Earlier this spring, I reported on a new chapter of Girl Develop It that launched in the Burlington area. The national nonprofit aims to build coding skills among professional women — both because women are underrepresented in technology fields, and because coding skills are in demand in the marketplace. Women who can not just use but program computers increase their earning potential substantially.
Burlington chapter founder Maureen McElaney is part of GDI's intended audience. She works in sales at Dealer.com, but is interested in learning how to build the products she's selling. McElaney was involved with GDI in Philedelphia before relocating to Vermont with her husband last September; she started the chapter here so she and others like her could take low-cost coding classes.
The first GDI Intro to HTML and CSS sold out; a second is planned for June. Last night's "Code & Coffee" event was a more informal gathering. About 20 people filled a conference room at Logic Supply in South Burlington and chatted over laptop screens while tinkering with projects. Attendence was split between people who came to teach and those who came to learn.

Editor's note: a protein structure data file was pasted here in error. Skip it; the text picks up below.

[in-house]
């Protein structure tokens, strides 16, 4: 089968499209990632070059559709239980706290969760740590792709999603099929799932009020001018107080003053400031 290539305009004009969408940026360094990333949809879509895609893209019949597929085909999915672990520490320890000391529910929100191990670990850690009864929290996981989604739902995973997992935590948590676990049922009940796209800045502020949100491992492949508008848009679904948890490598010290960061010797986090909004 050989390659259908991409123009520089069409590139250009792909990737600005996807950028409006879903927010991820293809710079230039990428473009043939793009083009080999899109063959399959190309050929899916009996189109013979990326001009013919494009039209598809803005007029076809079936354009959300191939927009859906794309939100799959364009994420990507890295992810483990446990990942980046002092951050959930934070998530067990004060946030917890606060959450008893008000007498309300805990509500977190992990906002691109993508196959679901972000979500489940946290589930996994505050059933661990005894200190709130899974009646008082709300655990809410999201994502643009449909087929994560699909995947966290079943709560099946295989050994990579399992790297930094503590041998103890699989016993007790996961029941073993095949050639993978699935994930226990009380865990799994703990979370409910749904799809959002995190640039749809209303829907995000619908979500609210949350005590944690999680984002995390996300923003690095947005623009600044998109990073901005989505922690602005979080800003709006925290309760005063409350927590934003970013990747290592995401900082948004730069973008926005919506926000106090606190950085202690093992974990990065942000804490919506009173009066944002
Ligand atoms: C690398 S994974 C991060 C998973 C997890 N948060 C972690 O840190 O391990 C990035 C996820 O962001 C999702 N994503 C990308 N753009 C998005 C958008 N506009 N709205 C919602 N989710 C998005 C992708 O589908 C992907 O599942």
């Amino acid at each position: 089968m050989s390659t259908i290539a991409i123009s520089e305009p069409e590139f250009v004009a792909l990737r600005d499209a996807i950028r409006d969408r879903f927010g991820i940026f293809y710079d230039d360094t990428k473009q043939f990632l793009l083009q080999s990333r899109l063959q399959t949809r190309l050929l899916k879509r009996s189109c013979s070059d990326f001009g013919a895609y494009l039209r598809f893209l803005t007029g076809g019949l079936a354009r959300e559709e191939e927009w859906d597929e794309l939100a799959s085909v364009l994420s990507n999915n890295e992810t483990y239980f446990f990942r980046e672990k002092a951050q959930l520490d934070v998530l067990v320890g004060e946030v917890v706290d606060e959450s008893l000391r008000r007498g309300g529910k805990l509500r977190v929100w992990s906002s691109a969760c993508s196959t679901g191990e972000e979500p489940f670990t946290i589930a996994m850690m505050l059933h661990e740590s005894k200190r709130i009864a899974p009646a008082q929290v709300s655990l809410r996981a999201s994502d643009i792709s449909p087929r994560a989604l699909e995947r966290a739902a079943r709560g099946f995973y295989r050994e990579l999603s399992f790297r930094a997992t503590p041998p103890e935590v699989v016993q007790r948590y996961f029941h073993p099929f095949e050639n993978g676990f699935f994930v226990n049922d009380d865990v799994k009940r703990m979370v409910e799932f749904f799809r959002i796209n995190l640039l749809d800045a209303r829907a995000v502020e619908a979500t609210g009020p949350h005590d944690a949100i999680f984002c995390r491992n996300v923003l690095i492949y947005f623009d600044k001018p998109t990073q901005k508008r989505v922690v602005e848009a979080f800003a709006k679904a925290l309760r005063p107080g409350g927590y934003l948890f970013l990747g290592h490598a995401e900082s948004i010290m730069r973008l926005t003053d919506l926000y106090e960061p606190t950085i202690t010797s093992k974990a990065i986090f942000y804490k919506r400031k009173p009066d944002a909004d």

The teachers came from Dealer.com, EatingWell, Ringmaster Software, Brandthropology and Logic Supply. The learners included a graphic designer, a business consultant and a retired programmer who wanted to build a website for her business.
One woman, who asked that I not use her name, admitted, "I just got a smartphone. I'm super lame." She came to the coding session, she said, because she wants to create an intranet for her nonprofit organization so that their far-flung statewide offices can share resources online. She hopes to learn the skills she needs to build it — or at least to manage its creation.